The internet is full of advice on retirement planning, but information on retirement communities can be downright confusing. If your current home no longer fits your needs, and ads or mailers from retirement communities have piqued your interest, this blog is for you. Here’s the inside scoop on how to begin the search and how to determine which community is right for you.
Start with a Wish List
Searching for a retirement community is similar in many ways to the search you made years ago for your current home. Start with location. Do you want to move near loved ones? Would you prefer a suburban or an urban setting? Do you want to stay near your current neighborhood?
Second, determine how much you are willing and able to spend on a monthly basis and how much of your financial resources you can devote on a long-term basis.
From here, you can begin to envision the amount of living space you would need or prefer, plus the level of amenities and services you would enjoy. Amenities typically include a dining program, recreational facilities and lifestyle options like outings, entertainment and activities.
Begin Your Search Well in Advance
If you’re seriously considering moving out of your current home, give yourself adequate time to look. The search for a retirement community averages about two years for most people. You’ll want to thoroughly research your final top choices and make several visits in order to get a good feel for the staff, the other residents and how well you think you’ll fit into the community — including how well it meets your lifestyle needs and interests. Some communities have waiting lists, especially for the most popular floor plans.
Get Up-to-Speed on the Different Types of Retirement Communities
Retirement communities come in different shapes, sizes and offerings, so before you begin your search, it’s a good idea to get in the know about the various types of communities that exist in most U.S. cities.
- Active Adult/Over 55 Communities
These communities typically appeal to independent, active adults who are often newly retired. You’ll tend to find them based around a golf course, a marina, or other recreational facilities, and they offer a wide array of social opportunities. In over-55 communities, you own the house or condo you live in and pay HOA fees and all or most of the maintenance costs.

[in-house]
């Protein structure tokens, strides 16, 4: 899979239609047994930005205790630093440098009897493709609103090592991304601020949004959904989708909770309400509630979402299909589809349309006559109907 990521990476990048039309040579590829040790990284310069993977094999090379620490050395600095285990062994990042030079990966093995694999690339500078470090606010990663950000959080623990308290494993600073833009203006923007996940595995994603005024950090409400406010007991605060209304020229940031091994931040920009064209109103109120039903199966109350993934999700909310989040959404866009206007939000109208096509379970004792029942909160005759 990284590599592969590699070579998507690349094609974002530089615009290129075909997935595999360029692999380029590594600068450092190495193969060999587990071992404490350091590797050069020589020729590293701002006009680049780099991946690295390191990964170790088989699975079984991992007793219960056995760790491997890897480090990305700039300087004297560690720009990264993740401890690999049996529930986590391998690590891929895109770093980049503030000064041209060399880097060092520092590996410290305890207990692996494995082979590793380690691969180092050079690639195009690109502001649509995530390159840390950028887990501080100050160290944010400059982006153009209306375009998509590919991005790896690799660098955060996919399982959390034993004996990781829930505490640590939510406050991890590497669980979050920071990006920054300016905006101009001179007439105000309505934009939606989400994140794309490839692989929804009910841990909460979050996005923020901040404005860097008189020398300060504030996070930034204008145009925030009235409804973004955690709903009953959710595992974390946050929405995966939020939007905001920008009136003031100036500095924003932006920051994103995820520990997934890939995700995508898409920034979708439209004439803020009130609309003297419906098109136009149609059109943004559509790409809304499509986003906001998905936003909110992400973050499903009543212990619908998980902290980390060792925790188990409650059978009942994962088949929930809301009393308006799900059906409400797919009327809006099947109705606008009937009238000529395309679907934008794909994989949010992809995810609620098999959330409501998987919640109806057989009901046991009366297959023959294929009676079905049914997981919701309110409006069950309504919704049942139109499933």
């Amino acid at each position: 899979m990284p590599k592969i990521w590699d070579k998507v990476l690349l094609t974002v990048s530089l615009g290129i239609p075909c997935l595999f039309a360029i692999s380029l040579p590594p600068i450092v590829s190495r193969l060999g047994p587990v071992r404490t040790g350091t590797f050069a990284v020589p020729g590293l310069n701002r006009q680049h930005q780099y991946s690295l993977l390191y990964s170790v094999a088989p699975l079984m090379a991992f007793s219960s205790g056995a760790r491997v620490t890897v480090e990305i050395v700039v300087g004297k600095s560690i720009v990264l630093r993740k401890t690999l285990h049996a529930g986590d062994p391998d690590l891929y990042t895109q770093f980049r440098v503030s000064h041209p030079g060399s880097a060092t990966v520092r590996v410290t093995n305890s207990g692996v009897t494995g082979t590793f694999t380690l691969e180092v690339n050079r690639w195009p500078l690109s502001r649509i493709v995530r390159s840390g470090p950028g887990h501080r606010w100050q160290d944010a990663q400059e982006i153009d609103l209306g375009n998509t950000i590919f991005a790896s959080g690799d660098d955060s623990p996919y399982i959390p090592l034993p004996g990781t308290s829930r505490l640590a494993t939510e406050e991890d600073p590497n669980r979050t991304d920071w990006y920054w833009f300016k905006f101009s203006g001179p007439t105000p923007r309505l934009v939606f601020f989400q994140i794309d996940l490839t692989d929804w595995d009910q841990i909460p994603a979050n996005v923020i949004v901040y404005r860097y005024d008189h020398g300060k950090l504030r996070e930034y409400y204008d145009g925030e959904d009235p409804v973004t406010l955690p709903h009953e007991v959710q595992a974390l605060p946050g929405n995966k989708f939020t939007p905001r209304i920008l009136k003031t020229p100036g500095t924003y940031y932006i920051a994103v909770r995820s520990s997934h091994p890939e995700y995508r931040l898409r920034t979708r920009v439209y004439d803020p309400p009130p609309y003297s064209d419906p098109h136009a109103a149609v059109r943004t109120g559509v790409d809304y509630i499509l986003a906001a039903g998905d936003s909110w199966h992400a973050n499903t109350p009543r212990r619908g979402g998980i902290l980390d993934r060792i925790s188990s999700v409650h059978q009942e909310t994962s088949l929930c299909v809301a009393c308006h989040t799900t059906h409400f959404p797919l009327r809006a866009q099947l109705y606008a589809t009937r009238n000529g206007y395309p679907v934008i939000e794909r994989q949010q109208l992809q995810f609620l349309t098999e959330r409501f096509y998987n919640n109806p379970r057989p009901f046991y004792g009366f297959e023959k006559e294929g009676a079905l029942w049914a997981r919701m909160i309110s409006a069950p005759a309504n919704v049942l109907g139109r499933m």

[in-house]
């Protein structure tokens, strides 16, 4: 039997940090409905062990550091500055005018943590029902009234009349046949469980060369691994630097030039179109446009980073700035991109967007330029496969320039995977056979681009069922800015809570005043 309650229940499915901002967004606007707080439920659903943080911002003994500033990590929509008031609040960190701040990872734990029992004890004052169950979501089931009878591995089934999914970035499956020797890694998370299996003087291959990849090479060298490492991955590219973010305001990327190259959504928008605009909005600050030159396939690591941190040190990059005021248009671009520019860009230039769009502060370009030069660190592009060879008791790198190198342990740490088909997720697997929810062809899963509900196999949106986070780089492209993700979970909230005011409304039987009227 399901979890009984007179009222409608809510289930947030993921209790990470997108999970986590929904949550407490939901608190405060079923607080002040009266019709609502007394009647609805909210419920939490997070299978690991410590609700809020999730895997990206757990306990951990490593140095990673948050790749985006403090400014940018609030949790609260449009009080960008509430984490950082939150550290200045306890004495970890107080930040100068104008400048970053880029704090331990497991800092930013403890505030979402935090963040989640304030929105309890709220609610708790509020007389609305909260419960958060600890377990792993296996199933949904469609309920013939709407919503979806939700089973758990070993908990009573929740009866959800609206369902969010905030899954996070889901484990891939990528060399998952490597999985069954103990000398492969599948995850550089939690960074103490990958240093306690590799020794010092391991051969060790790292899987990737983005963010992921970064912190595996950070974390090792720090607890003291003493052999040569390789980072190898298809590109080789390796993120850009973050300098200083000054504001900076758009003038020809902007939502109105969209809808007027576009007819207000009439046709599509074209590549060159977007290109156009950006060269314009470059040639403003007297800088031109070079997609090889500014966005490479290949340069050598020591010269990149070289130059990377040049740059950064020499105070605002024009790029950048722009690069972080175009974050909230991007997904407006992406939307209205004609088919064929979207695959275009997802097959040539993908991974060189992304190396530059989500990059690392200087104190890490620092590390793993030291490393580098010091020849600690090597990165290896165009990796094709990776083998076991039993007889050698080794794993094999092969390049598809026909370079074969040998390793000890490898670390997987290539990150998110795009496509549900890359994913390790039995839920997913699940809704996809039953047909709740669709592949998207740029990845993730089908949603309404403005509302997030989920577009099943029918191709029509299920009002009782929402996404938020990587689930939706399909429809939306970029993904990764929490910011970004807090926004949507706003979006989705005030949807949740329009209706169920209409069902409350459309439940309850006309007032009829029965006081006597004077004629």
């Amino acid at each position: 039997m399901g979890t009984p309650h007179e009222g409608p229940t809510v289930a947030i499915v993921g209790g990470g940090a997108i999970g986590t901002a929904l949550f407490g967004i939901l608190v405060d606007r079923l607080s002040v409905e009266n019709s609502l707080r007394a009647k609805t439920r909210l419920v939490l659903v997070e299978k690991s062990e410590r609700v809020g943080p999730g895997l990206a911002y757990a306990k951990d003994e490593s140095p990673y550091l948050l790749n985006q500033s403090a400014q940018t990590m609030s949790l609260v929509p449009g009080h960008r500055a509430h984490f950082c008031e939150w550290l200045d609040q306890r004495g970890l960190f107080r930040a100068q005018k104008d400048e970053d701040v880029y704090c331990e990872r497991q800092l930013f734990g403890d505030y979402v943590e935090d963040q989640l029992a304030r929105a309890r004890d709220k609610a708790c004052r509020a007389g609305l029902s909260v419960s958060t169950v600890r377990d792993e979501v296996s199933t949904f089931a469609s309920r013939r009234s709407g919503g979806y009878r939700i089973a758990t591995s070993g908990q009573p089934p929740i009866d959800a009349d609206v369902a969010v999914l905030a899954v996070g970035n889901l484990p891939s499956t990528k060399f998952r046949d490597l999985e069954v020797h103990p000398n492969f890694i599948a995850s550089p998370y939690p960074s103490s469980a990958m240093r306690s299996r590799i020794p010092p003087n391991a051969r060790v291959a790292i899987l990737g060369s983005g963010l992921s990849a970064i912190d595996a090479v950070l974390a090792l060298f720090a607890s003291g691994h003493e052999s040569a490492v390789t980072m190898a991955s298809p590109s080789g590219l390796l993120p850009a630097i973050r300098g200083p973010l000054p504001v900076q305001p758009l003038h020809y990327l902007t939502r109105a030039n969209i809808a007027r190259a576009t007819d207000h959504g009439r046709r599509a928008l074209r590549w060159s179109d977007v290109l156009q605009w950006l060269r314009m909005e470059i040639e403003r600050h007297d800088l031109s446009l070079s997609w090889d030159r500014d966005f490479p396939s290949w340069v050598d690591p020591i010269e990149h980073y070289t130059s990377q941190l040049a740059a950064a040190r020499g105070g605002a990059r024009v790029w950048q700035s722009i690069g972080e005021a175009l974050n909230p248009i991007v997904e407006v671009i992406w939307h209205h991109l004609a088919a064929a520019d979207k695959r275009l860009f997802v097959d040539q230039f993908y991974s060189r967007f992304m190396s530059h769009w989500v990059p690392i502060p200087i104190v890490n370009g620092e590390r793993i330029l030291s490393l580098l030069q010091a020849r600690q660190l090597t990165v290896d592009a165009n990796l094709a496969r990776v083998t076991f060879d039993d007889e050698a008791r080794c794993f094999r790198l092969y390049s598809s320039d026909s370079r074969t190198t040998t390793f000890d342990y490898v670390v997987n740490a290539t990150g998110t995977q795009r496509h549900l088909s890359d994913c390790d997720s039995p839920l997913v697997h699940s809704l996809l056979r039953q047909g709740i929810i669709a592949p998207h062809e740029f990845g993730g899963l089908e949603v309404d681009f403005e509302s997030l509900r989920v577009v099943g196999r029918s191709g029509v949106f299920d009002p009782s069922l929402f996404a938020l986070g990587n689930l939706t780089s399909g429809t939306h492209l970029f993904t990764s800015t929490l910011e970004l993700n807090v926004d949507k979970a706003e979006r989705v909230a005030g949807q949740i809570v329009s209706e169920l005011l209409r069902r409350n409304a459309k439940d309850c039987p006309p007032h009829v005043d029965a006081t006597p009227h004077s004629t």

- Rental Retirement Communities
In a rental retirement community, you’ll usually pay a month’s rent in advance and a monthly rent for your garden home, condo or apartment. Your rent will include services, such as transportation, some meals, basic utilities and maintenance. You will also have access to a variety of amenities, like beauty salons and recreational facilities, as well as social events and activities. However, should you need to move from Independent Living to a higher level of care, your monthly fees will increase to the market rate. Moreover, some rental communities provide only one senior living option, such as Independent Living. If you choose this type of “one level” community, it means you’ll have to move to a different community if your needs change. This situation can be particularly problematic for couples, when only one needs to move to a higher level of care.
- Continuing Care Retirement Communities (CCRC)
Continuing Care Retirement Communities have become increasingly popular due to the safety net they provide for “aging in place.” These communities provide multiple senior living options, including Independent Living, Assisted Living, Memory Support, and Skilled Nursing and Rehab Services — all on one campus. CCRCs can operate as either a rental community or an entry fee community. In a rental CCRC community, you pay market rates for each senior living option as you move along the continuum. By contrast, an entry fee community provides predictable monthly expenses as your needs increase in exchange for an upfront entry fee. Average entry fees range from approximately $107,277 on the low end to $427,054 on the high end (across a blend of contract types). The fees are refundable, generally at a 90% rate, should you decide to leave the community, or are paid into your estate. Unlike a rental CCRC, there are certain tax benefits to the entry fee CCRC. The IRS allows you to deduct a portion of the entrance fee and monthly service fees as a prepaid medical expense. If you have long-term care insurance, your policy will also pay earned benefits to help cover the cost of your care as your needs increase.